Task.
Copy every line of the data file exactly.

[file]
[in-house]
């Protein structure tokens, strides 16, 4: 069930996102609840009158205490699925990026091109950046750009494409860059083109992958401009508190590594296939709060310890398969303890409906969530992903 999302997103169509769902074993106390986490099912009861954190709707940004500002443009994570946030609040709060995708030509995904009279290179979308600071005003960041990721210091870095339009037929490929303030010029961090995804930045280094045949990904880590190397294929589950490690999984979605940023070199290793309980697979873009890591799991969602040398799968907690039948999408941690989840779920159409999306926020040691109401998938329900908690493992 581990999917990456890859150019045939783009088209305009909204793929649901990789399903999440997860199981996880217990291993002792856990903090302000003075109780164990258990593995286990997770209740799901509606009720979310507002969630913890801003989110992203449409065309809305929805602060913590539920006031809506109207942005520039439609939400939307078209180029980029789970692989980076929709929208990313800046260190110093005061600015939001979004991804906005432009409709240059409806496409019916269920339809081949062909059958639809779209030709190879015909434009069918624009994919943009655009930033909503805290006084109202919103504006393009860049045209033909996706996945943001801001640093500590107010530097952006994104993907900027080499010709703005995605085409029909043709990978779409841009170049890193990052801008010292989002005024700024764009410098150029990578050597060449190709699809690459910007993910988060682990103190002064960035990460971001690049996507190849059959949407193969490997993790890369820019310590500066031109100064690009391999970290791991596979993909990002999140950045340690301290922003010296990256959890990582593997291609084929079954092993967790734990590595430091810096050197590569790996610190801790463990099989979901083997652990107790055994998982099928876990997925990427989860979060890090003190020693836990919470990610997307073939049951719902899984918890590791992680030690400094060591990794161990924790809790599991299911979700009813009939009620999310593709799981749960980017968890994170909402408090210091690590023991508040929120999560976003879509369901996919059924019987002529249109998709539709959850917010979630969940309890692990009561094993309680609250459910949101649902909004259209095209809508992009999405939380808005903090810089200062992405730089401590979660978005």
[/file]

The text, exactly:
[in-house]
């Protein structure tokens, strides 16, 4: 069930996102609840009158205490699925990026091109950046750009494409860059083109992958401009508190590594296939709060310890398969303890409906969530992903 999302997103169509769902074993106390986490099912009861954190709707940004500002443009994570946030609040709060995708030509995904009279290179979308600071005003960041990721210091870095339009037929490929303030010029961090995804930045280094045949990904880590190397294929589950490690999984979605940023070199290793309980697979873009890591799991969602040398799968907690039948999408941690989840779920159409999306926020040691109401998938329900908690493992 581990999917990456890859150019045939783009088209305009909204793929649901990789399903999440997860199981996880217990291993002792856990903090302000003075109780164990258990593995286990997770209740799901509606009720979310507002969630913890801003989110992203449409065309809305929805602060913590539920006031809506109207942005520039439609939400939307078209180029980029789970692989980076929709929208990313800046260190110093005061600015939001979004991804906005432009409709240059409806496409019916269920339809081949062909059958639809779209030709190879015909434009069918624009994919943009655009930033909503805290006084109202919103504006393009860049045209033909996706996945943001801001640093500590107010530097952006994104993907900027080499010709703005995605085409029909043709990978779409841009170049890193990052801008010292989002005024700024764009410098150029990578050597060449190709699809690459910007993910988060682990103190002064960035990460971001690049996507190849059959949407193969490997993790890369820019310590500066031109100064690009391999970290791991596979993909990002999140950045340690301290922003010296990256959890990582593997291609084929079954092993967790734990590595430091810096050197590569790996610190801790463990099989979901083997652990107790055994998982099928876990997925990427989860979060890090003190020693836990919470990610997307073939049951719902899984918890590791992680030690400094060591990794161990924790809790599991299911979700009813009939009620999310593709799981749960980017968890994170909402408090210091690590023991508040929120999560976003879509369901996919059924019987002529249109998709539709959850917010979630969940309890692990009561094993309680609250459910949101649902909004259209095209809508992009999405939380808005903090810089200062992405730089401590979660978005």